Trevor Traynor Makes You Look
Born and raised in New York amidst hip-hop’s golden era, photographer Trevor Traynor is a product of the culture. Combining his love for the music with his artistic eye, Traynor has built a career for himself documenting the artists in their rawest form. His latest installment, I Shoot People, consists of 200 photos of some of hip-hop’s finest, including Nas and E-40, capturing unforgettable moments from a crowd-surfing Method Man to David Banner lost in a sea of fans. From studio shots to live action, Traynor manages to catch the true character of each artist. His images are clean, sharp, and beaming with energy. Sacramento is the last stop on his five-city tour and will undoubtedly be the jewel among all the oil paintings depicting the downtown bridge. For more information and a glimpse into what the show has to offer check out www.ishooteverything.com.
How long have you been making a living off of photography?
I’ve been shooting for about 14 years. I made my first sale and had my first gig at 19, and have been shooting commercial since 2004. I quit my full-time job three years ago.
And all your work now is on a freelance basis? Is there a company you operate under?
It’s all freelance; Trevor Traynor Photography. I started a blog about two years ago, and I came up with and trademarked the gun logo with a camera lens as the barrel for the blog. That logo started out as a sticker, then T-Shirts and now a five-city tour.
So is the show a culmination of the past two years then?
Nah, I actually went to University of Colorado, Boulder, for photography about six years ago. I started shooting hip-hop then, but it was always a part of my life, and it was in my family. I used to rap, my older brother was a producer and my youngest brother had a label.
So in that time you started taking pictures, documenting the music and culture?
Yeah, that’s how it started. I would take pictures of people in exchange for a 16-bar verse for my brother’s albums. The first rapper I shot was AG from D.I.T.C., then Truth Enola and then Dres of Black Sheep. I kept pushing with pictures, my brother ended up in the New York Fire Department, but those were good times. My pops was always a sort of Renaissance man though and always took slides, so the camera was always there for me.
How would you describe your style as a photographer?
Organized raw color. Raw organization.
Can you break it down further and explain how each of those words pertains to your work?
I would say raw for the content, the minimal post production and just the minimal floss. Organized is for my subconscious addiction to framing. I see frames all day. I have a friend who draws super detailed lines and creations. He sees in shapes. I have another friend who draws cartoons for Disney, he sees people in cartoon form. Everything I see is in frames. I like to balance color with a minimal mind puzzle style, like plucking pieces out of the air and building a brain frame. I think it shows in the wild style presentation of I Shoot People. Just the way I hang the 200 photos, they’re all different sizes and colors.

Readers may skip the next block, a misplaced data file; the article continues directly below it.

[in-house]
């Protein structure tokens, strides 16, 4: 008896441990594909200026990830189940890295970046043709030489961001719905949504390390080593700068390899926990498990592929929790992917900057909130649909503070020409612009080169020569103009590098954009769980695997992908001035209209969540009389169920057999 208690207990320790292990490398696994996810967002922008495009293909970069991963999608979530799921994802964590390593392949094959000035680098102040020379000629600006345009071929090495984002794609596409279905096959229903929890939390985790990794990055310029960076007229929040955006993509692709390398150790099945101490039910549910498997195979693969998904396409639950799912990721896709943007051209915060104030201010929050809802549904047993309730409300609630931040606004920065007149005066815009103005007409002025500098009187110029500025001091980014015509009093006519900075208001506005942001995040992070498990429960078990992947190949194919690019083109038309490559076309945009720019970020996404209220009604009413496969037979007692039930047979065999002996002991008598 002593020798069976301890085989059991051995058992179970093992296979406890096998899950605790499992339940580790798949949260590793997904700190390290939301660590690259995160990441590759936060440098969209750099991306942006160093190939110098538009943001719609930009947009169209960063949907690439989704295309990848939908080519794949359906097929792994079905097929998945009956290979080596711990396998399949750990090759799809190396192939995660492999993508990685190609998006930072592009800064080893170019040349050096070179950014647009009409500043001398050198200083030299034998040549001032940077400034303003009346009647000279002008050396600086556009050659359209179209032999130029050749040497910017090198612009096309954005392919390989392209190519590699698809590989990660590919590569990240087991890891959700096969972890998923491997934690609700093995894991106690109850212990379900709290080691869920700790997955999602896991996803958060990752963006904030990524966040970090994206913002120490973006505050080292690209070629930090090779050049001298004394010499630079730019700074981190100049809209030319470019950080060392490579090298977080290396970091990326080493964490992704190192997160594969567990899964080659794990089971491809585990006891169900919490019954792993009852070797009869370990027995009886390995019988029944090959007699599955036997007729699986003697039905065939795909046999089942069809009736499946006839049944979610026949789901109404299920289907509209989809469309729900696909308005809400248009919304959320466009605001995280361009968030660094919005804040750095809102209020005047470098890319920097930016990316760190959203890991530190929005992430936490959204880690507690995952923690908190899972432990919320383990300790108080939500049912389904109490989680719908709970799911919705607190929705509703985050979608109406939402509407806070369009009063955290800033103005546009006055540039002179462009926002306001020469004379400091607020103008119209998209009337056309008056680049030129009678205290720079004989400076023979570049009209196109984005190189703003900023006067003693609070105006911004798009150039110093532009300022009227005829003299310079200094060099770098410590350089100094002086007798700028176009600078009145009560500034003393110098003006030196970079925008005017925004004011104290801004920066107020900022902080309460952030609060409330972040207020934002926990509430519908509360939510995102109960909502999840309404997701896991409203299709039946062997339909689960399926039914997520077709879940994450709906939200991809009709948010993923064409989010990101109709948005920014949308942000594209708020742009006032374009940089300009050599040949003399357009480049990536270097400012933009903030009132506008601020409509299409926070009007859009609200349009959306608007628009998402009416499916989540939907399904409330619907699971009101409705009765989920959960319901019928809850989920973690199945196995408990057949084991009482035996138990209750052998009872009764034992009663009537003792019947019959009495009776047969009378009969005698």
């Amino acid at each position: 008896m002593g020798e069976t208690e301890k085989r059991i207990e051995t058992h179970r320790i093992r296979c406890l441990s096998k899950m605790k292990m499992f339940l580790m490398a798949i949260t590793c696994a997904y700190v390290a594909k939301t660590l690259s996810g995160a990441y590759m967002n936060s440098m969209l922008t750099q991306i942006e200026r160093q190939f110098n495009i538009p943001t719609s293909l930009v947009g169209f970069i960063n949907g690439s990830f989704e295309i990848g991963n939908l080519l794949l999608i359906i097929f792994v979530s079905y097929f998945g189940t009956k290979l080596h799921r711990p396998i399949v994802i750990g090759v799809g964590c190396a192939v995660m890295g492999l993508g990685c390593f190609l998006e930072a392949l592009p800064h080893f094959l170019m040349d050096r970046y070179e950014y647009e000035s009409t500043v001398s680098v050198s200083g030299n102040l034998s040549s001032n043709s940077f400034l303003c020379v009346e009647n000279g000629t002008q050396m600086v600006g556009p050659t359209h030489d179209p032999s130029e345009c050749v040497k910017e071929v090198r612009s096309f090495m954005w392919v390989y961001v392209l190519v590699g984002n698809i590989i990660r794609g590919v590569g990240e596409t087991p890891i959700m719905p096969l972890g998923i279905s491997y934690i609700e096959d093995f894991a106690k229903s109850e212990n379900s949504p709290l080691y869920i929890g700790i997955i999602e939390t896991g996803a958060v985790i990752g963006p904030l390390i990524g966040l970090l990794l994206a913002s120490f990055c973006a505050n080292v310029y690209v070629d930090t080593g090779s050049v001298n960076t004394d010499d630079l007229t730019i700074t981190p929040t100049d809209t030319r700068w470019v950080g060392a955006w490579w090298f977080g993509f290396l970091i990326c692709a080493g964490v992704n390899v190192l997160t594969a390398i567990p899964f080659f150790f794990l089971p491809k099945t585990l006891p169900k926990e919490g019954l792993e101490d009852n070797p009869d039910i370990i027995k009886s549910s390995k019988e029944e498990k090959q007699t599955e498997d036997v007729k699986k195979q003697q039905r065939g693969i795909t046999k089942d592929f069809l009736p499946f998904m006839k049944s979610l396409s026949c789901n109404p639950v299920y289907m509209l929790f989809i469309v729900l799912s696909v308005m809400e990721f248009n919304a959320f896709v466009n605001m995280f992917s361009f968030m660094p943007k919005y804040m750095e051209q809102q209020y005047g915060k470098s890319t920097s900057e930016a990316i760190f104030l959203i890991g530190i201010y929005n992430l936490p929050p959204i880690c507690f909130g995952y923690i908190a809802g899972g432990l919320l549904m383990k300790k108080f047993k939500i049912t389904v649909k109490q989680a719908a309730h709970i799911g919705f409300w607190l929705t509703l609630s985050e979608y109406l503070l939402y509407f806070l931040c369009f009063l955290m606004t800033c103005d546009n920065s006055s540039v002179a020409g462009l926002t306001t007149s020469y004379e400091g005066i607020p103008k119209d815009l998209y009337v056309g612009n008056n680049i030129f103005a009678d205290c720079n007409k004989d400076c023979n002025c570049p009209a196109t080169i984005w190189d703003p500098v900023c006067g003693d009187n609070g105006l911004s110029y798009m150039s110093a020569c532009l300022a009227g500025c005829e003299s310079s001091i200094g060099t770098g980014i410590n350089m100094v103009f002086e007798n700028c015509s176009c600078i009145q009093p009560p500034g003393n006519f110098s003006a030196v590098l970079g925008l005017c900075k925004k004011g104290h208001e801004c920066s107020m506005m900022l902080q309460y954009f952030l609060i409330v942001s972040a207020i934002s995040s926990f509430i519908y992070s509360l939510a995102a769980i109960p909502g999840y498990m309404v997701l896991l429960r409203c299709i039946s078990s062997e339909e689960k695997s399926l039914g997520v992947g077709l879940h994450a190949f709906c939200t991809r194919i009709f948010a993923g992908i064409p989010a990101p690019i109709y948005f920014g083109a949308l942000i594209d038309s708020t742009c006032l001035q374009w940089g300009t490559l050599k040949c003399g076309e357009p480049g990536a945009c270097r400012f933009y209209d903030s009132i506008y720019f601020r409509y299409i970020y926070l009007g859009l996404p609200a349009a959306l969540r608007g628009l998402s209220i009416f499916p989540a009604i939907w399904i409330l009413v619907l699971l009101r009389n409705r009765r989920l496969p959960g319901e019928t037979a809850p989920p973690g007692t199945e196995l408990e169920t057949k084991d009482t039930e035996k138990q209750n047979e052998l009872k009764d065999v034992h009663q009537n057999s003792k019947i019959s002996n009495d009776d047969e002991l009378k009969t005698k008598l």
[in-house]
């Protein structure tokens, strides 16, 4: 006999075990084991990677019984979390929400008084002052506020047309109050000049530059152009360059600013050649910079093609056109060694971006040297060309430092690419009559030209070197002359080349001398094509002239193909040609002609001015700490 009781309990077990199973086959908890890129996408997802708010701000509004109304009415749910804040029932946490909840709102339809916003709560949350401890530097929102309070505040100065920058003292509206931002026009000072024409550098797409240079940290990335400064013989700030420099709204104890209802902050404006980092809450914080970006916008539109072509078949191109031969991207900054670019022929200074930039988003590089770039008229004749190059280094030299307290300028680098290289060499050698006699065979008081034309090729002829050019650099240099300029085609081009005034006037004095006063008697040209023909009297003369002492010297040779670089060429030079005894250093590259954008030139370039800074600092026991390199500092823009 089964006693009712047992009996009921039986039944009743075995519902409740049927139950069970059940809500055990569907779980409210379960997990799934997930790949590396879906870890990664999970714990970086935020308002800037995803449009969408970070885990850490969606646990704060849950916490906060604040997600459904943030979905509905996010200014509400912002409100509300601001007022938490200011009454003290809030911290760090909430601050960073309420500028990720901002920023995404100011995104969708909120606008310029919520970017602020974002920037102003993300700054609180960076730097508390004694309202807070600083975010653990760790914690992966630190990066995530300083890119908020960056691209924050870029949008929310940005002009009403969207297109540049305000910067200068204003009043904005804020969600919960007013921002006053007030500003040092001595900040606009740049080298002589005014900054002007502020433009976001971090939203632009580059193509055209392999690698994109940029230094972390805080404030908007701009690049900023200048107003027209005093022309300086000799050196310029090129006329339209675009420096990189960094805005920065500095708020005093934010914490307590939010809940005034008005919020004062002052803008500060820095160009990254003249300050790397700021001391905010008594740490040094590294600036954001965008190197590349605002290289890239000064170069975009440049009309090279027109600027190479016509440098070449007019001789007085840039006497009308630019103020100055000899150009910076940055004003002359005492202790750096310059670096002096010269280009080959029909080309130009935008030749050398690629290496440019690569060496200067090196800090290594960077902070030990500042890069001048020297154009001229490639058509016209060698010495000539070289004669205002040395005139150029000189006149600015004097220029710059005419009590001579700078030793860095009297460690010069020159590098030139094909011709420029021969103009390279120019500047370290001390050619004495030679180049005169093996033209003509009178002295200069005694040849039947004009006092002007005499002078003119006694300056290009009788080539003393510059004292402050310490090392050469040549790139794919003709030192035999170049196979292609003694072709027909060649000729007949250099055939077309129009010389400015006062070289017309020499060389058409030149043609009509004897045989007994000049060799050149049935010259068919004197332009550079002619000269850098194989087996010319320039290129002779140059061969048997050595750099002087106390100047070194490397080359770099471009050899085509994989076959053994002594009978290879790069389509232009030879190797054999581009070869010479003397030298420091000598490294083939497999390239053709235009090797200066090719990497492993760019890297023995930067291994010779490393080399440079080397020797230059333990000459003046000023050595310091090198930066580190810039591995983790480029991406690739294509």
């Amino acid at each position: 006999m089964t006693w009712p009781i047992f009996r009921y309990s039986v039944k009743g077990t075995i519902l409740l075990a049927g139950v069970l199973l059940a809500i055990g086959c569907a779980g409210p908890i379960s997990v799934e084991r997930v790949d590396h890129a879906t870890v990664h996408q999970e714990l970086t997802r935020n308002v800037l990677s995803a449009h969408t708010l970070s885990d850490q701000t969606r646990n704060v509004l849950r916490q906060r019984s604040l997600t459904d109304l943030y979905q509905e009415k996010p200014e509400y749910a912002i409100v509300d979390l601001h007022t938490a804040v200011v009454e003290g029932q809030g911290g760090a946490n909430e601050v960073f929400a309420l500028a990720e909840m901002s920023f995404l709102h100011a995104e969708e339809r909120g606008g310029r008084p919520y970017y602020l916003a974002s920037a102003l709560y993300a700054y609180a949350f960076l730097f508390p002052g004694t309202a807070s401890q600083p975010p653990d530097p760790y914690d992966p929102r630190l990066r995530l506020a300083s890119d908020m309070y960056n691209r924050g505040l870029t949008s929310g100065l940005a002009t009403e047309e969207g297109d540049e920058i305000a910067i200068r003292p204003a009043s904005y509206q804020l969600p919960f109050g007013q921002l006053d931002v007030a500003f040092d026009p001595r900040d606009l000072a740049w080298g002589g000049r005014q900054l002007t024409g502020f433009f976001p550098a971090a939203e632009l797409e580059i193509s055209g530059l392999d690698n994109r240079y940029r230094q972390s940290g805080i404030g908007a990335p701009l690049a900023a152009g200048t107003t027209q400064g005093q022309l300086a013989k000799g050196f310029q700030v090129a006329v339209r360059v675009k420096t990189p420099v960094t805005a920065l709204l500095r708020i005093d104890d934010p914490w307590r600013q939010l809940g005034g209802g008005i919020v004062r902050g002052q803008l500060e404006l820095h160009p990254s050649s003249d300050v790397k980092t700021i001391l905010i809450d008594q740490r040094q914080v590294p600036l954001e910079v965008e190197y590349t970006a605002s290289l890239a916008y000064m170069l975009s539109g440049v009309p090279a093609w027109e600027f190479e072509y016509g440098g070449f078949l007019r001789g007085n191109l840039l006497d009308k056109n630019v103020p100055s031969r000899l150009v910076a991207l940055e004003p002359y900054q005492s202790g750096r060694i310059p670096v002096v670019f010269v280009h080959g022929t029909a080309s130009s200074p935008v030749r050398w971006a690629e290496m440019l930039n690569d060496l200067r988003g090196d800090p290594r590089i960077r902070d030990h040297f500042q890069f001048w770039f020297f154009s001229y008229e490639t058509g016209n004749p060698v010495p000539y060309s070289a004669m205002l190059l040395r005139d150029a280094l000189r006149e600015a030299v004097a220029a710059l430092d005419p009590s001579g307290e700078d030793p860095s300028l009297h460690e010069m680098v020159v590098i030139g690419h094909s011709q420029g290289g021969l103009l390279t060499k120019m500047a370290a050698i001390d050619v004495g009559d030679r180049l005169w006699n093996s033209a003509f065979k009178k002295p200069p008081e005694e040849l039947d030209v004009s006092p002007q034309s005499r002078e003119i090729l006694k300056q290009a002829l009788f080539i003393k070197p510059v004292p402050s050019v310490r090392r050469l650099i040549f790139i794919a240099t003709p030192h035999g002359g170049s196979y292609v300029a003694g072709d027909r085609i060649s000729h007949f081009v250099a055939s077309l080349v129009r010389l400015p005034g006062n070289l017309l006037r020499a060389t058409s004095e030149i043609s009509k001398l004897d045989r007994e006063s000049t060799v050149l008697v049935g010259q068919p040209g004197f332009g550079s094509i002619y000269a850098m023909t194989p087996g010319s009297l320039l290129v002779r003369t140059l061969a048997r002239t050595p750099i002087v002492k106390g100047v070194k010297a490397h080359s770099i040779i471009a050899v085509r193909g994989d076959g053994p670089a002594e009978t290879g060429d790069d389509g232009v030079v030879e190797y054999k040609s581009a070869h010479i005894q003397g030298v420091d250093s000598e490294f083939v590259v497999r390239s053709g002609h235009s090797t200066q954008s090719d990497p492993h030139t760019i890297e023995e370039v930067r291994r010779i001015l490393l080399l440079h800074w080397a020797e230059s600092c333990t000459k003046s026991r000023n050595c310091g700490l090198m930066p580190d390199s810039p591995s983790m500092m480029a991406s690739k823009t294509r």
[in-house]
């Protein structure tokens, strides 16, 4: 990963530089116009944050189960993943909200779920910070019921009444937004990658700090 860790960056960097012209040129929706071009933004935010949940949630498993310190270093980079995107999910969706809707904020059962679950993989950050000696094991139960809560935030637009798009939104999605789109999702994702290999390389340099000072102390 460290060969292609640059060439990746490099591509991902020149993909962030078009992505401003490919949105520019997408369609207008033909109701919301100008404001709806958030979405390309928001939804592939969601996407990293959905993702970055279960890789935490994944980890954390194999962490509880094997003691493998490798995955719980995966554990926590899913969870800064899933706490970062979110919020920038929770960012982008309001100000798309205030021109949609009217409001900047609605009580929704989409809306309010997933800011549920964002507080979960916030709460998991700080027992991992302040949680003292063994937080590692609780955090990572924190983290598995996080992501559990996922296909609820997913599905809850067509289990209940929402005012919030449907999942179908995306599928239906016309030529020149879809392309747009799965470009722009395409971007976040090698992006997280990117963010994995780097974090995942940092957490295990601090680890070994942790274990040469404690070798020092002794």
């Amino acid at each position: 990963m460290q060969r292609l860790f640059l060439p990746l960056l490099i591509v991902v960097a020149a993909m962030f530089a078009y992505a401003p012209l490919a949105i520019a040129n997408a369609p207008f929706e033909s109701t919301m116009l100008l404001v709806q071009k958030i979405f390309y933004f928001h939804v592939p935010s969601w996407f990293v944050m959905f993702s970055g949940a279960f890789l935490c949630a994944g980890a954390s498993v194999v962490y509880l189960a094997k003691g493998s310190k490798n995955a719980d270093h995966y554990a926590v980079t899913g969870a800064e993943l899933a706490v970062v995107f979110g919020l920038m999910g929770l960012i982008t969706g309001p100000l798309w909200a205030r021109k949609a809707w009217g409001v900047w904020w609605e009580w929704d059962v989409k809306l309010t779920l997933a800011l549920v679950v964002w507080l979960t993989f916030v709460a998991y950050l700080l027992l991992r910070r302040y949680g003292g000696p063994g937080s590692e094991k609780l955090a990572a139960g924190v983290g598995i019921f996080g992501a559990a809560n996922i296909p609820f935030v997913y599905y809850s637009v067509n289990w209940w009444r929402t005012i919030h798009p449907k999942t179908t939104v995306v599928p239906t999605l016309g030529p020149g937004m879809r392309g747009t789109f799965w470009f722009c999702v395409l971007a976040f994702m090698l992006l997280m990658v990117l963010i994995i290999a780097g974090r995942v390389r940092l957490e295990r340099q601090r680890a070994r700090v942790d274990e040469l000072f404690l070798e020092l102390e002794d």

I’ve heard you use the term “wild style” in previous interviews. Can you explain the significance of the sort of controlled/highly organized presentation which, like you said, is all sizes and shapes and how it all comes together?
Wild style is like no levels and no blueprint to work from. I start with one piece and assemble the puzzle according to size, color, angle. Each show was a different maze and had a different flow.
So the presentation is just as much the art as the photos are?
Oh definitely, for me at least.
You feature a lot of rappers, but they’re not all you shoot. What are some of the differences you’ve noticed shooting a rapper opposed to a regular person?
Well you have your divas and just busy bees.
Does that make things harder or does it bring the character out?
I’ve gotten used to the three-minute photoshoot, but if an artist is down and gives the time and vibes, the shots show it. Sometimes those three-minute shots show the character and they work, but it’s definitely made my skills sharper.
As you get deeper into your career what have you learned about photography and yourself?
As I get older I’ve realized that having control is more of an illusion, and that letting go and living is the essence of photography. I will learn technical aspects ’til I die, but with photography I have learned that memory is minimal and these prints are a visual memento of my life. Photography is truly an organic art form, and without it we would miss a lot.
I Shoot People opens at Artifacts on Nov. 14. The exhibit will run through Dec. 5, 2009.